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Youth Who Turned the Tide of History

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SGI President Ikeda writes: “Everything hinges on the youth. Indeed, youth alone hold the key. The courage and actions of young people who brim with a pioneering spirit can change the times and cause the sun of hope to rise. In any age, it is the youth who open new pages in history” (March–April 2010 Living Buddhism, p. 9).

The history of Nichiren Buddhism, too, originated from the determination of a young person. The 13th-century Buddhist reformer Nichiren Daishonin was just 12 years old when he vowed to “become the wisest person in all Japan” (“The Tripitaka Master Shan-Wu-Wei,” The Writings of Nichiren Daishonin, vol. 1, p. 175) so that he could find the solution to people overcoming their sufferings (Aug. 2, 2013, World Tribune insert, p. 3). Nichiren’s resolve informed his life’s mission to advance the movement of kosen-rufu, which today has spread to 12 million practitioners in 192 countries and territories.

Here are more examples of international figures who turned the tide of history as youth.

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Albert Einstein
Age: 26
When he revolutionized science through introducing the Theory of Relativity in 1905. The theory remains a pillar of modern physics.

Nelson Mandela
Age: 24
When he became involved with the African National Congress, an organization that emerged in direct response to injustice against black South Africans at the hands of the government.

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Louis Braille
Age: 15
When he developed the Braille language for the blind in 1824. He became blind at age 3.

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Ann Frank
Age: 13
When she began writing in her diary about her experiences as a Jewish girl in hiding during the Nazi occupation. She died in a concentration camp two years later in 1945. However, her diary entries were later published as The Diary of Anne Frank, which became an international best-seller and brought global awareness of the atrocities of the Holocaust, in which millions of Jews and others were killed.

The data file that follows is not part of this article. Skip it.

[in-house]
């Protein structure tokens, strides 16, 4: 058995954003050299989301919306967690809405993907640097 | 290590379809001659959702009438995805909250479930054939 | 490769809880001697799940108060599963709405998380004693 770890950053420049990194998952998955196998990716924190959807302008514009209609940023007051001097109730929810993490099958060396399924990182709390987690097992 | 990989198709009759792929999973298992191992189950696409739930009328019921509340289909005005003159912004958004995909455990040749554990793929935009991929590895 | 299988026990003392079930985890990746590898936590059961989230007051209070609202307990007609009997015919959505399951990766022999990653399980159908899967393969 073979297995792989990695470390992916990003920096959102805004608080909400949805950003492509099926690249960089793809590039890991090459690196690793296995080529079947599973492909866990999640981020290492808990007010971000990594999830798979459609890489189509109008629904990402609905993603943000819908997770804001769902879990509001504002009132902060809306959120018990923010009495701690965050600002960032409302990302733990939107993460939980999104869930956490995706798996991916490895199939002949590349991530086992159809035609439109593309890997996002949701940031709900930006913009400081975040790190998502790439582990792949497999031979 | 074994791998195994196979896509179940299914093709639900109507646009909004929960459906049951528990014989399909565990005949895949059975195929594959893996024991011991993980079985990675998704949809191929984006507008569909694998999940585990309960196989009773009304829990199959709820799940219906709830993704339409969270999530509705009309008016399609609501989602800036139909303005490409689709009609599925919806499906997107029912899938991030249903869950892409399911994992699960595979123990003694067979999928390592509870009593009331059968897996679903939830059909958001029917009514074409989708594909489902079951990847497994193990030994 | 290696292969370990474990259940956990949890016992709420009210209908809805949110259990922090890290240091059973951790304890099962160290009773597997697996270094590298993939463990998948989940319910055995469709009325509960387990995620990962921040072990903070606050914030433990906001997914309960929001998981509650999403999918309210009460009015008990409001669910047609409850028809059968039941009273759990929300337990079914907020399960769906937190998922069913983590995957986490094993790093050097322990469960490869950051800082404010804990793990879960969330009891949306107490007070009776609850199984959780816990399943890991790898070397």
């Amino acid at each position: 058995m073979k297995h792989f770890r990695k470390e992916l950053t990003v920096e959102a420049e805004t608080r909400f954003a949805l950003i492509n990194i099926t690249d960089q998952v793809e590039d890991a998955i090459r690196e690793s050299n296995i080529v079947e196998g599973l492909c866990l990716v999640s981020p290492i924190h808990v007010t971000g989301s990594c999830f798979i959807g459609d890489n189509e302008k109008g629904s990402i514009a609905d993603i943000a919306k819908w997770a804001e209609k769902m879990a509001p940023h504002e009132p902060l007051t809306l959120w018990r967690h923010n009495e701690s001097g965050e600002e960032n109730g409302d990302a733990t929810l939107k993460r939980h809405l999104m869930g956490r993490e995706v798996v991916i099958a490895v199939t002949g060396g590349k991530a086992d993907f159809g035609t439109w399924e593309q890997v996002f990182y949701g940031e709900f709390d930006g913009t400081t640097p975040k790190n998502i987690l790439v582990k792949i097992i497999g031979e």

Barbara Krafft / wikimedia commons

Wolfgang Amadeus
Mozart Age: 8
When he wrote his first symphony in 1764.

Bettman Archive

Ruby Bridges
Age: 6
When she became the first African American to attend an all-white public elementary school in the South. During that time of the New Orleans school desegregation crisis in 1960, President Eisenhower dispatched U.S. Marshals to escort Ruby to and from school as she faced angry mobs and death threats.

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Joan of Arc
Age: 18
When she led the French army to gain freedom over the English at Orléans in 1429 during the Hundred Years’ War.

Photo: Simon Davis / DFID

Malala Yousafzai
Age: 15
When Taliban soldiers shot her in the head for her efforts to promote girls’ education in her native Pakistan. After making a full recovery, she continued to fight for human rights and education. In 2014, Malala, at age 17, became the youngest person to receive the Nobel Peace Prize.

Walter Bennett/The LIFE Picture Collection/Getty Images.

Martin Luther King Jr.
Age: 25
When he became the pastor of Dexter Avenue Baptist Church in Montgomery, Alabama, in 1954. Two years later, his house was bombed by segregationists for his role in the success of the Montgomery Bus Boycott.